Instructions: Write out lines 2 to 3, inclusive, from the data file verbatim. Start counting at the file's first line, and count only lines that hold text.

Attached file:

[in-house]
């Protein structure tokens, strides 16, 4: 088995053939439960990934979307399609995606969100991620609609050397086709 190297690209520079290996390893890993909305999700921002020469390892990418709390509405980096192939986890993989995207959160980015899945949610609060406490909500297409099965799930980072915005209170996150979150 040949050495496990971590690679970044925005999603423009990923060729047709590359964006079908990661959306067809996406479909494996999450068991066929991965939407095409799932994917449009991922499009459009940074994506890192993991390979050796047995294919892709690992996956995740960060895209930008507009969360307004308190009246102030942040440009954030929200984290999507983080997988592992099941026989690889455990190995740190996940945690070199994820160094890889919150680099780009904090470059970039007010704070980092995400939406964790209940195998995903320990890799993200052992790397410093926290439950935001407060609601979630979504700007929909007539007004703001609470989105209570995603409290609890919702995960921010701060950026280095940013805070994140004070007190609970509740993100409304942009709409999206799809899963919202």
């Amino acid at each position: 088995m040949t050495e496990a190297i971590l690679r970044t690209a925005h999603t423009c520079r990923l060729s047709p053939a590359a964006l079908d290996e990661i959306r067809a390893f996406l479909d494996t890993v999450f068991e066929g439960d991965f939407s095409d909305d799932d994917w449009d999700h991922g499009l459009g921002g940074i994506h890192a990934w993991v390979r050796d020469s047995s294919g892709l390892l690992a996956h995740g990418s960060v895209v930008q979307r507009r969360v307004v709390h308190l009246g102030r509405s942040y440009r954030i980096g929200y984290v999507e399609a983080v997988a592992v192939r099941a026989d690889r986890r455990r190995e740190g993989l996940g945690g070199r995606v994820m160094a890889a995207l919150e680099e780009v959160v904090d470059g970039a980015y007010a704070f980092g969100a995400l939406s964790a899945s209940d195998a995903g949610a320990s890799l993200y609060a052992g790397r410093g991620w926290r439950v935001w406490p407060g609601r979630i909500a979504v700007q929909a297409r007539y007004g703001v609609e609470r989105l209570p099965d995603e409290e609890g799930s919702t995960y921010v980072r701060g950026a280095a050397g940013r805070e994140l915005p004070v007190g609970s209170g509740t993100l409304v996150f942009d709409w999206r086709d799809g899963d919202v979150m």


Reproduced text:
């Protein structure tokens, strides 16, 4: 088995053939439960990934979307399609995606969100991620609609050397086709 190297690209520079290996390893890993909305999700921002020469390892990418709390509405980096192939986890993989995207959160980015899945949610609060406490909500297409099965799930980072915005209170996150979150 040949050495496990971590690679970044925005999603423009990923060729047709590359964006079908990661959306067809996406479909494996999450068991066929991965939407095409799932994917449009991922499009459009940074994506890192993991390979050796047995294919892709690992996956995740960060895209930008507009969360307004308190009246102030942040440009954030929200984290999507983080997988592992099941026989690889455990190995740190996940945690070199994820160094890889919150680099780009904090470059970039007010704070980092995400939406964790209940195998995903320990890799993200052992790397410093926290439950935001407060609601979630979504700007929909007539007004703001609470989105209570995603409290609890919702995960921010701060950026280095940013805070994140004070007190609970509740993100409304942009709409999206799809899963919202």
């Amino acid at each position: 088995m040949t050495e496990a190297i971590l690679r970044t690209a925005h999603t423009c520079r990923l060729s047709p053939a590359a964006l079908d290996e990661i959306r067809a390893f996406l479909d494996t890993v999450f068991e066929g439960d991965f939407s095409d909305d799932d994917w449009d999700h991922g499009l459009g921002g940074i994506h890192a990934w993991v390979r050796d020469s047995s294919g892709l390892l690992a996956h995740g990418s960060v895209v930008q979307r507009r969360v307004v709390h308190l009246g102030r509405s942040y440009r954030i980096g929200y984290v999507e399609a983080v997988a592992v192939r099941a026989d690889r986890r455990r190995e740190g993989l996940g945690g070199r995606v994820m160094a890889a995207l919150e680099e780009v959160v904090d470059g970039a980015y007010a704070f980092g969100a995400l939406s964790a899945s209940d195998a995903g949610a320990s890799l993200y609060a052992g790397r410093g991620w926290r439950v935001w406490p407060g609601r979630i909500a979504v700007q929909a297409r007539y007004g703001v609609e609470r989105l209570p099965d995603e409290e609890g799930s919702t995960y921010v980072r701060g950026a280095a050397g940013r805070e994140l915005p004070v007190g609970s209170g509740t993100l409304v996150f942009d709409w999206r086709d799809g899963d919202v979150m």